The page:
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Hockey

Not quite total domination

Hasek needs Stanley Cup to complete spectacular resume

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Posted: Thursday June 10, 1999 03:36 PM

  Dominik Hasek: "I've won an Olympic gold medal, but I don't know what it is like to win the Stanley Cup. I would like to know." AP

DALLAS (AP) -- Ken Dryden. Jacques Plante. Terry Sawchuk. Billy Smith. Patrick Roy.

Any short list of hockey's greatest goaltenders must include the above names. How about one more: Dominik Hasek.

Hasek has won four Vezina Trophys as the NHL's top goaltender and the last two MVP awards. He was largely responsible for the Czech Republic's dramatic, unexpected and enthralling gold medal upset in last year's Olympics over traditional powers Canada, Russia and the United States.

All that's missing from the resume of the NHL player who, arguably, is most singularly responsible for his team's success is a Stanley Cup championship.

Now, as Hasek's Buffalo Sabres play the Dallas Stars for the oldest trophy in major pro sports, the Cup could be next. After that, most likely, would come acclaim as one of hockey's all-time greats and possible induction into the Hall of Fame following his eventual retirement.

Hasek is aware that the MVP awards he won, those that goaltenders of a different era didn't win, came about after the voters became convinced that goaltenders were as important to winning or losing as forwards or defensemen.

Hasek realizes that his place in history will not be fully preserved until he holds the Stanley Cup high above his head, as Plante and Sawchuk and Smith and Bernie Parent did. Votes don't win a Stanley Cup, but saves can.

Hasek is as comfortable with that as he is with sprawling to the ice or sticking out his glove to make a save, relying on a style that is far more horizontal than the goaltenders of old.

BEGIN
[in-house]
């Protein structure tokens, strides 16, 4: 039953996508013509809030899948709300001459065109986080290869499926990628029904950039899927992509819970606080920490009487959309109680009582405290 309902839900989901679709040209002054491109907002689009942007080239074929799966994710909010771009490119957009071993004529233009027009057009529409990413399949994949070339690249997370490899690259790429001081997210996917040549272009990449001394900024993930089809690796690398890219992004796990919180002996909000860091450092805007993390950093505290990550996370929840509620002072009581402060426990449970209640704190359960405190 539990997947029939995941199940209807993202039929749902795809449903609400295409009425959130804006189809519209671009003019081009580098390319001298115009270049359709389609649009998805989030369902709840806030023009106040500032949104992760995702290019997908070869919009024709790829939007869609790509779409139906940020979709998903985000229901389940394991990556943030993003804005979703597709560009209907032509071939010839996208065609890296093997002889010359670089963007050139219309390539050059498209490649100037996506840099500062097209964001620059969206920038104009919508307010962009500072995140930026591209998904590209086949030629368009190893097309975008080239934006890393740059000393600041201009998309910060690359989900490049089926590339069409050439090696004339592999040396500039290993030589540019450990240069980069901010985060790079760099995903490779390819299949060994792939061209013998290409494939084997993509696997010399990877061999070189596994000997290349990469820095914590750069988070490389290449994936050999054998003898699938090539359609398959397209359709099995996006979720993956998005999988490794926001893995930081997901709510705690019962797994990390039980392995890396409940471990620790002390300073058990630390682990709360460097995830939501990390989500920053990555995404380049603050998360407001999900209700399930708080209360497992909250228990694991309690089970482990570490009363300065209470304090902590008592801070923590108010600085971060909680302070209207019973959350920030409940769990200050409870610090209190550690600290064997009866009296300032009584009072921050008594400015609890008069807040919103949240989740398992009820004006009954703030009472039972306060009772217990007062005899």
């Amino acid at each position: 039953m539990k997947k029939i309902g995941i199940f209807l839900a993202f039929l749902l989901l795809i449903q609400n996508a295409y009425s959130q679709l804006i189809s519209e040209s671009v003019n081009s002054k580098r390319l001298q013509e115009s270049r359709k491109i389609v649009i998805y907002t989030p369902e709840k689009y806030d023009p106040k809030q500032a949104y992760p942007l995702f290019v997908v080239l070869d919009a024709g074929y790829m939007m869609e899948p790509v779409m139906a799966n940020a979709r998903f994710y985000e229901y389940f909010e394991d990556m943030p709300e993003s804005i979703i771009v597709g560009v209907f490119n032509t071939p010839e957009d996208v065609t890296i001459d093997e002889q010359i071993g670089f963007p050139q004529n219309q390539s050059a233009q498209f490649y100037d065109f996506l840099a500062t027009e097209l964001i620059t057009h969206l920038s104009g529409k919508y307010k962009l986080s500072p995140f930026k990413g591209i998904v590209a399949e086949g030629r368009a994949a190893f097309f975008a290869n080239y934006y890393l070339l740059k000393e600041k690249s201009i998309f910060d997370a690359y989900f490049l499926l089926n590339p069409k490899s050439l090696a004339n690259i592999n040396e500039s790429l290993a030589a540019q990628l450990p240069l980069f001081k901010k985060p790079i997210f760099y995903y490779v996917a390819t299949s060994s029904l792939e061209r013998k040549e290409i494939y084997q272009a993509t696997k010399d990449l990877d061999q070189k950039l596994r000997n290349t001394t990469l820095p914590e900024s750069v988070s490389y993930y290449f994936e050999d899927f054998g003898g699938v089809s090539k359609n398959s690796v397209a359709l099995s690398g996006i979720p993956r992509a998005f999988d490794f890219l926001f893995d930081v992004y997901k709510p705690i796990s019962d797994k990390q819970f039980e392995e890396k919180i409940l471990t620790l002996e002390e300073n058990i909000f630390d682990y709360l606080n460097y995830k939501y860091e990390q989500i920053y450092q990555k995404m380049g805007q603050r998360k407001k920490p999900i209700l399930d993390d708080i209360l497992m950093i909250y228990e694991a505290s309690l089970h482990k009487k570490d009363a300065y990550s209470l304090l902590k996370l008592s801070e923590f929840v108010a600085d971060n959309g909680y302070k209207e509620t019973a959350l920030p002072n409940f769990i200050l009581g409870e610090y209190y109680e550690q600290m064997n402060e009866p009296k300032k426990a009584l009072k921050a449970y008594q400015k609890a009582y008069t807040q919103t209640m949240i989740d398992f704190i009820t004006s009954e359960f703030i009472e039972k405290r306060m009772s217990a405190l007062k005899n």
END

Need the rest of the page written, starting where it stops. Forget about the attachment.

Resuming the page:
"If I win the Stanley Cup, I will know what it feels like, but until then I will not know," Hasek said. "I've won an Olympic gold medal, but I don't know what it is like to win the Stanley Cup. I would like to know."

The pressure on Hasek at the Nagano Olympics was enormous because he was playing for the pride of his homeland, where he still returns after the NHL season.

But that was two weeks, a sprint so to speak, not the two-month marathon that is the Stanley Cup playoffs. In the Olympics, it was lose one game and be gone. In the playoffs, the pressure is nightly, because lose one series and a team is gone.

Statistics and shutouts and save percentages don't matter in the Stanley Cup finals, only winning does.

"My goal is to win the game, to give up less goals than the other goalie and, then, I have done my job," Hasek said.

And, yes, even the man known as the Dominator still gets nervous for big games. In the NHL, nothing is bigger than the Stanley Cup.

"I am nervous, but there is nothing bad about it," he said. "It is good to be nervous. It keeps you more focused, more concentrated and the pressure, I believe, is what helps me play better."

 
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